Blaine mayor says "Stop, Eh?"

Published on Wed, Apr 16, 2014 by Brandy Kiger Shreve

Read More News

An uptick in the number of traffic infractions in downtown Blaine has the Blaine City Council bristling, particularly when it comes to drivers running stop signs.

“Is there anything we can do to keep people from running the stop sign at Peace Portal and H Street,” councilmember Steve Lawrenson asked Blaine police chief Mike Haslip at the regular city council meeting on April 14. 

“We’ve already got flashing red lights, stop signs, the word stop painted on the street,” Haslip said. “I’m open to any suggestions you might have.”

Councilmembers noted their perception is that many of the stop sign offenders are Canadian drivers. 

“Could we change the signs to ‘Stop, eh?’” mayor Harry Robinson said to an uproar of laughter from the room. “Maybe that would help?”

Lawrenson noted he has also observed a number of drivers using H Street as a shortcut to the Peace Arch crossing when the truck crossing gets backed up. “They’re going through the school district in the afternoons, and they aren’t slowing down,” he said. “We need to do something to ensure the safety of our school children.” 

While Haslip said he couldn’t confirm it was just Canadians skipping past the red octagons or speeding down H Street, he did note that there seemed to be a difference in perception of what regulatory signs mean north of the border and that his office has been trying to address the issue. “I’ve had interviews with two newspapers in Surrey this week about this matter,” he said. “We’re not content with just writing citations about it. We’re reaching out to make people aware that it’s a problem.”

In other business, council approved setting a public hearing on the annexation of a 15-acre multi-owner parcel into the city of Blaine. 

In February, Amirtpal Singh Toor petitioned the city to annex the lot so he could take advantage of the city’s utilities. Toor, one of the property owners, requested the annexation by direct petition to the city and submitted a notice of intent to seek annexation.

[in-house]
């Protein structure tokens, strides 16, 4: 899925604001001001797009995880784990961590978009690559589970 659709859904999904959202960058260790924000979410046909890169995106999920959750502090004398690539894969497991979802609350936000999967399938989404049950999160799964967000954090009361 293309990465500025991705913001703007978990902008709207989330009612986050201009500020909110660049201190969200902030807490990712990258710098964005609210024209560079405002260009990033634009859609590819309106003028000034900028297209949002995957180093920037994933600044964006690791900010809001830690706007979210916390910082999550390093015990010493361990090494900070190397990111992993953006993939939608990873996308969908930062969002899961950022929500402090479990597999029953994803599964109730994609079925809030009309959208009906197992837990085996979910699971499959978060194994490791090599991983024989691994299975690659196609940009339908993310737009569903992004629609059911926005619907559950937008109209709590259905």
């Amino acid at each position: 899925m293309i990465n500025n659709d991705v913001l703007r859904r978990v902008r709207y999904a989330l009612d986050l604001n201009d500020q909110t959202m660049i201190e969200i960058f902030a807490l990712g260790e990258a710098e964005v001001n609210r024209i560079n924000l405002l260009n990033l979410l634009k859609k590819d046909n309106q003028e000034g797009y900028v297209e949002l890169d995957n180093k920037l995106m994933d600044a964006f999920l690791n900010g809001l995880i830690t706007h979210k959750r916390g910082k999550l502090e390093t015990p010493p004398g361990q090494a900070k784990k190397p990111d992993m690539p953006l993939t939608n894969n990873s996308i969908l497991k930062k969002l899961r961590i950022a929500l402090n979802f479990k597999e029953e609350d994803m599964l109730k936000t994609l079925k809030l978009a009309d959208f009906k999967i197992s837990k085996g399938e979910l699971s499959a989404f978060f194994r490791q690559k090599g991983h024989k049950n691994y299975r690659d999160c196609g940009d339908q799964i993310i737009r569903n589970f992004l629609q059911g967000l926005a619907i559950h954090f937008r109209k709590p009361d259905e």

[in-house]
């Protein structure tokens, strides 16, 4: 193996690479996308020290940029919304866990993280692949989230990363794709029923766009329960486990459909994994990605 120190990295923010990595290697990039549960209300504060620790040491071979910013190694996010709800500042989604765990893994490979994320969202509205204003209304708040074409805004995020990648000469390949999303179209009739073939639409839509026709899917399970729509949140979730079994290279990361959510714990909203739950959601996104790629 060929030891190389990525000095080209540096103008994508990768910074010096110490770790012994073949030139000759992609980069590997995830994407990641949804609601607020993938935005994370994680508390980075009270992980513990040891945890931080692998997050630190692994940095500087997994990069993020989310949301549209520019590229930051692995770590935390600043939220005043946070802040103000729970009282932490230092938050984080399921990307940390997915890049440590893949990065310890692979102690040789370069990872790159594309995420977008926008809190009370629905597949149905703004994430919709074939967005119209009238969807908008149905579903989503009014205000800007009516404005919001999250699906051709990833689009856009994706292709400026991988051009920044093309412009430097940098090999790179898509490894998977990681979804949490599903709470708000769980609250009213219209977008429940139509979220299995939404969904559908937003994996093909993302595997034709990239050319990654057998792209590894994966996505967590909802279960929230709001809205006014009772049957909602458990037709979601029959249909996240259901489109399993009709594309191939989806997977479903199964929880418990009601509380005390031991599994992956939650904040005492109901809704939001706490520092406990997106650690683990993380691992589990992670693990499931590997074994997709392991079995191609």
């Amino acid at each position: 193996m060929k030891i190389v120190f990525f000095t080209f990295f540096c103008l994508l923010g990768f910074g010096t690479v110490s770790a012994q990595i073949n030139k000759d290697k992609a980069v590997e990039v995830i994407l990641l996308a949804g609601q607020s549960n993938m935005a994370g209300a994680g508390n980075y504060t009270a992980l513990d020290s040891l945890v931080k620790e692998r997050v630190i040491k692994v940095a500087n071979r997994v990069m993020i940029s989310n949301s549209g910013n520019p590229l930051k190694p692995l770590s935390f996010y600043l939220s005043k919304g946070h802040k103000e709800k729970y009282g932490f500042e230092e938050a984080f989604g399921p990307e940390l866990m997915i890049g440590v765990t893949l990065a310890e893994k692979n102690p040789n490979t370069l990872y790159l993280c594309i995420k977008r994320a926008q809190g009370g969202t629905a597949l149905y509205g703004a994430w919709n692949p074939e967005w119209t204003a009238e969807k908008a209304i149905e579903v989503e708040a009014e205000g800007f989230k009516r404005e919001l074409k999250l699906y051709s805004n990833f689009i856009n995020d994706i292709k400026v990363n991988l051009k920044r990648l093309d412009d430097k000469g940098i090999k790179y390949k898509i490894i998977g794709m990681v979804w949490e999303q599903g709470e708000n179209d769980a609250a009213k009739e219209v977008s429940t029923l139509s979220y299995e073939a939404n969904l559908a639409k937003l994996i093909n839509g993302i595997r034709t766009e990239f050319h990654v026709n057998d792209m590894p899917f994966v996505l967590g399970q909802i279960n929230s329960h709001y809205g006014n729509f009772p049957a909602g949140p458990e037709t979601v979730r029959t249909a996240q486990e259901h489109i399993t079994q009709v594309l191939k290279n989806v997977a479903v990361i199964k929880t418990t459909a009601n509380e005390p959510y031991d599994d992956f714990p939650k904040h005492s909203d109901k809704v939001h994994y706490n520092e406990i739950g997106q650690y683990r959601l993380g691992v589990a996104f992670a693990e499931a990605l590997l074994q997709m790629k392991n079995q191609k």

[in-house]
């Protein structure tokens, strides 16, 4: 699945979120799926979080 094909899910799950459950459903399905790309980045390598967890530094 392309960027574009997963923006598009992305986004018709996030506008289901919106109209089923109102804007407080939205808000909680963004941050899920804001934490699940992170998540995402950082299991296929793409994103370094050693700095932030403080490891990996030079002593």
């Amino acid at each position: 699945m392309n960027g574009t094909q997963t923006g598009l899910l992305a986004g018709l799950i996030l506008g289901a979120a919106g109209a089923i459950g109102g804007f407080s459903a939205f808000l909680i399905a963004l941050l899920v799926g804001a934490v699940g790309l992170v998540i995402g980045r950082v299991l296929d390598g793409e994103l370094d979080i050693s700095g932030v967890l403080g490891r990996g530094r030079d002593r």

The property is located at the northeast corner of Sweet and Odell roads, and is adjacent to property that is currently zoned for manufacturing. The annexation would bring the plot within the city’s borders and give the city control over the entire Sweet and Odell intersection. It would also allow Toor to connect to the city’s water and sewer systems that service the area. 

There are currently two homes on the property. However, Toor and his associates own 13.5 acres of the  parcel, and will exceed the 60-percent threshold required for their petition to annex, Jones said. 

The property is within the city’s urban growth area.
 
Holding a public hearing about the property is part of the multi-step process required for annexation. The public hearing will be held on April 28.

Council also approved the lease of one of the city’s spare conduits on Boblett Street to Wave Cable (aka Black Rock Cable). “They have a new customer on Fir Avenue,” said city public works director Ravyn Whitewolf. “They contacted us to see if they could use that spare conduit. Since we put it in as a spare in 1994, we’ve never needed it. We still have another spare in the circuit.” 

Whitewolf said leasing the conduit to the cable company would also reap benefits for the Gateway property, which used to be the Blaine airport. “We’ll be able to get fiber optic wire to that site,” she said. “We’ve committed Black Rock to making that extension happen at no cost to the developer as part of this lease.” 

Whitewolf said the negotiated price for the lease was at the upper end of what they would normally pay for that use.

The revenue from the lease would be returned to the light fund, to the disappointment of councilmember Bonnie Onyon. “There’s no way for this money to go into our IT fund?” she asked.

Whitewolf said it wouldn’t be possible. “It would be nice, but not an appropriate use for the funds,” she said. “The money goes to the utility that built the conduit in the first place.”